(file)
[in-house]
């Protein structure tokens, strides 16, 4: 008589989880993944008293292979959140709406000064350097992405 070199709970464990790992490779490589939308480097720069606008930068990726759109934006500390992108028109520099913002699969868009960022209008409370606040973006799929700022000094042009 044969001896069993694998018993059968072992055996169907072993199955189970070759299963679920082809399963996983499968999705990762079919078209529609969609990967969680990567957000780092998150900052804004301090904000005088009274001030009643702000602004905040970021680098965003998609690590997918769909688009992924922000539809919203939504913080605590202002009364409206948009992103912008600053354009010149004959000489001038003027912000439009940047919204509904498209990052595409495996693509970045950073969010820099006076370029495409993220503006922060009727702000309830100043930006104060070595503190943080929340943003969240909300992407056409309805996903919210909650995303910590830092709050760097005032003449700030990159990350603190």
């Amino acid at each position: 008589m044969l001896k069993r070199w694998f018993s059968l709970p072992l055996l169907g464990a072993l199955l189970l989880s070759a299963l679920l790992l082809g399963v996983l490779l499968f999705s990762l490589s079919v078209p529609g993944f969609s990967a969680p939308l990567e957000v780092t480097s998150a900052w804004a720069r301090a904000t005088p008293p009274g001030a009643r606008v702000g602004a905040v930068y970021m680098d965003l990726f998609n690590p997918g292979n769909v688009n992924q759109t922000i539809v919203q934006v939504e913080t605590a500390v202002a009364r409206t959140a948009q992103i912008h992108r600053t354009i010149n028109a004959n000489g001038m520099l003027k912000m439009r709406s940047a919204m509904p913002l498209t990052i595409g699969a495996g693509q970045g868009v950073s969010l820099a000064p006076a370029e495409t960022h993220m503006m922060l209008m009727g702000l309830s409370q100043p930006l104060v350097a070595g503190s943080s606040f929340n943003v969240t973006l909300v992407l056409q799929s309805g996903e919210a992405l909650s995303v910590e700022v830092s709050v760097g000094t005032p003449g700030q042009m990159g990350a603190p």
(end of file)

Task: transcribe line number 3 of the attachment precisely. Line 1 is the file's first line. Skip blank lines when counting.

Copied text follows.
């Amino acid at each position: 008589m044969l001896k069993r070199w694998f018993s059968l709970p072992l055996l169907g464990a072993l199955l189970l989880s070759a299963l679920l790992l082809g399963v996983l490779l499968f999705s990762l490589s079919v078209p529609g993944f969609s990967a969680p939308l990567e957000v780092t480097s998150a900052w804004a720069r301090a904000t005088p008293p009274g001030a009643r606008v702000g602004a905040v930068y970021m680098d965003l990726f998609n690590p997918g292979n769909v688009n992924q759109t922000i539809v919203q934006v939504e913080t605590a500390v202002a009364r409206t959140a948009q992103i912008h992108r600053t354009i010149n028109a004959n000489g001038m520099l003027k912000m439009r709406s940047a919204m509904p913002l498209t990052i595409g699969a495996g693509q970045g868009v950073s969010l820099a000064p006076a370029e495409t960022h993220m503006m922060l209008m009727g702000l309830s409370q100043p930006l104060v350097a070595g503190s943080s606040f929340n943003v969240t973006l909300v992407l056409q799929s309805g996903e919210a992405l909650s995303v910590e700022v830092s709050v760097g000094t005032p003449g700030q042009m990159g990350a603190p």